DON'T BE DISCOURAGED. REMEMBER THIS: – When Abraham Lincoln was a young man he ran for the legislature in Illinois, and was badly swamped. He next entered business, failed, and spent seventeen years of his life paying up the debts of a worthless partner.  He was in love with a beautiful young woman to whom he became engaged —then she died. Later he married a woman who was a constant burden to him. Entering politics again, he ran for Congress and was badly defeated. He then tried to get an appointment to the United States Land Office but failed. He became a candidate for the United States Senate, and was badly defeated. In 1856 he became a candidate for the Vice-Presidency and was again defeated. In 1858 he was defeated by Douglas. One failure after another — bad failures — great setbacks. In the face of all this he eventually became one of the country’s greatest men, if not the greatest. When you think of a series of setbacks like this, doesn’t it make you feel small to become discouraged, just because you think you are having a hard time in life? – Praetorian Guard. 

BOY THEIF NABBED – A correspondent for an out of town paper said a few days, ago: "Cyrus Johnson was swimming in Lake Keuka Friday and he left his clothing lying on the lake shore. When he went to dress he found that over $36 had been taken from his pockets. At that time there were several boys in bathing nearby and he suspected one of them as having taken the money and the boys later were all called before Justice of the Peace Orville F. Randolph for examination. The money was finally located in the possession of one of the boys and was returned to the owner practically intact. After the return of the money the boy who had the money, was not prosecuted but was given a severe reprimand by the Justice."

75 Years Ago 

August 1, 1946 

COMSTOCK CAMPERS ENJOY PICNIC – More than 100 campers from the Comstock Canning Corporation camp near Dresden enjoyed a picnic Sunday afternoon, at Perry's point on Seneca lake, under the direction of the Rev. George Clarkson and Mrs. Harry Ingram, recreational leaders for the camp. Originally planned for Red Jacket park, the picnic had to be changed at the last minute to nearby Seneca Lake because only one truck, instead of the expected two, was available Sunday afternoon. Private cars of Mr. Clarkson, Mrs. Ingram, and Mrs. Leon F. Wood made several trips to help transport the crowd which included nearly all of the children and young people at the camp, with a few grown-ups along to help supervise. Swimming and eats, accompanied by guitar and accordion music played by camp musicians, were the program. 

50 Years Ago 

August 5, 1971 

BOAT ANTI-POLLUTION UNIT INSPECTION SET – Sheriff George F. Spike has announced that the Yates County Sheriff's Department Marine Division will hold an inspection of boat anti-pollution control devices on Saturday and Sunday, Aug. 7 and 8. The inspection will be conducted at the State Park Marina, Branchport. N.Y. on Keuka Lake, from 10 a.m. to 6 p.m. The sheriff's department will be joined by the New York State Office Of Parks and Recreation Division of Marine and Recreational Vehicles. This service is being offered to boaters to insure that their craft are in compliance with section 33 (c), 4 (a), and 3 (b) of the navigation law which specifies the approved devices. After the craft’s facilities have passed inspection, the owner will be issued an inspection seal which will signify that the boat complies with the specifications required by law. Sheriff Spike said. “I encourage boaters to take advantage of this service we are offering. Display of the inspection seal will signify that you are in compliance with the navigation law, and can make further check of your craft’s facilities unnecessary. I want boaters to enjoy their summer pastime, confident that they have adequate facilities."  Deputies will be on hand to answer any questions boaters might have relating to the navigation law. If your present anti-pollution device does not have the manufacturer’s approval markings, please bring your bill of sale with you.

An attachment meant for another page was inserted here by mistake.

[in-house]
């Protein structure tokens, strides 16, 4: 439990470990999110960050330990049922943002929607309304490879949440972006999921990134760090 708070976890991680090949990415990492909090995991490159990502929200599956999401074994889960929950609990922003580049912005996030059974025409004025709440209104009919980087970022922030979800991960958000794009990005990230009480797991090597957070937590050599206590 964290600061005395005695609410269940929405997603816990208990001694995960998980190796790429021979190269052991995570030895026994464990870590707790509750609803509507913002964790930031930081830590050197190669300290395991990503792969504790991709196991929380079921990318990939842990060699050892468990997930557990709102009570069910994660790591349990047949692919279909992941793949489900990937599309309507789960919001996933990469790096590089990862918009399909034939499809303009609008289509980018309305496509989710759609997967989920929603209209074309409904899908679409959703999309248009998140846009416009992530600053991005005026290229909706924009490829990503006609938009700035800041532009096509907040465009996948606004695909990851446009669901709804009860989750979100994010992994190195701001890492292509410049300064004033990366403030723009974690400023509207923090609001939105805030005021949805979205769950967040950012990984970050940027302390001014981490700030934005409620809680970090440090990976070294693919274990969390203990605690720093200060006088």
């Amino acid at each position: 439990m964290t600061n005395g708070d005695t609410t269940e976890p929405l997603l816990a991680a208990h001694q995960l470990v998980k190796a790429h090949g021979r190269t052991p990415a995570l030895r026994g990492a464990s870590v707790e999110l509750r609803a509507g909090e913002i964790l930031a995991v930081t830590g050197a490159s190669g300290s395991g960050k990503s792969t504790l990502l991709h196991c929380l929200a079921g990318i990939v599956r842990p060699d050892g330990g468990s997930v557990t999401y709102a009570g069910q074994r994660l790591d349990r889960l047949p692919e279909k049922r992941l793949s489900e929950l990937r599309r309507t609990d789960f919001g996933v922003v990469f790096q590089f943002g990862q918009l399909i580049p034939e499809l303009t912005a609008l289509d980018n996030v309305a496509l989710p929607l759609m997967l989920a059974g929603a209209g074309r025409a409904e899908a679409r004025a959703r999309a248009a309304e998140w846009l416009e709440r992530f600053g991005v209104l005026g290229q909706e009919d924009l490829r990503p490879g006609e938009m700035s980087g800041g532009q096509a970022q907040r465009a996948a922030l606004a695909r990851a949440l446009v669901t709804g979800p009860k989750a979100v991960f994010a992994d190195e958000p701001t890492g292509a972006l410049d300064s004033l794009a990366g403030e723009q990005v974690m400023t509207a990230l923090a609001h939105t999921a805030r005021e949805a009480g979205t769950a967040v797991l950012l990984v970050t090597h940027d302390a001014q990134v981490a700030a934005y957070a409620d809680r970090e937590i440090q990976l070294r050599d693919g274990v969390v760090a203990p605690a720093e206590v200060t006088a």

WHO’S NEW IN PINK AND BLUE? 

July 8, a girl to Frederick and Janet Dixon Tyler of Penn Yan. 

July 10, a daughter to Darryl and Diane Thompson Carpenter of Penn Yan. 

July 12, a son to Henry and Darlene Blancher Wodarski of Tyrone. 

July 12, a daughter to Robert and Sandra Walton Henderson of Sandy Creek. 

July 13, a son to Ronald and Babette McCormick Pinkerton of Prattsburg. 

July 14, a son to James and Phyllis Robinson Rumsey of Dundee. 

July 14, a daughter to Stephen and Charene Moniot Robinson of Penn Yan. 

July 18, a daughter to Edward and Elsie Dixon Fox of Penn Yan. 

July 19, a son to Harry and Nancy Bell Ayers of RD 4, Penn Yan. 

July 21, a son to Kevin and Karen Fitzpatrick Swann of Penn Yan. 

July 23, a daughter to Burres and Sharon Webster Rider of Penn Yan. 

July 25th, a son to Charles and Helen Johnson Morris of RD 4, Penn Yan. 

July 25, a daughter to Jean and Donna Groom Hodge of Watkins Glen. 

SLATE HORSE, PONY CENSUS AUGUST 4-10 – A census of all horses and ponies be taken in New York State within the next 10 days, a University veterinarian announced this week. Because the disease Venetian equine encephalomyelitis (VEE), has appeared in the southwestern United States, the number and location of all equine animals has become urgent. Dr. N. Bruce Haynes of the N. Y. State Veterinary College, Cornell, said the census will be taken by Cooperative Extension agents in each county. The New Estate census is part of a national census requested by the U. S. Department of Agriculture. All owners of horses, ponies or other equine animals are asked to contact their county extension immediately by phone or postcard, reporting the number of animals they own. Dr. Haynes said there has been no report of the disease beyond the Southwestern states and it may not appear in New York State this year. However, as part of the plan for control of the disease, it is vital that the number and distribution of all horses be known so personnel, vaccine and funds can be properly allocated.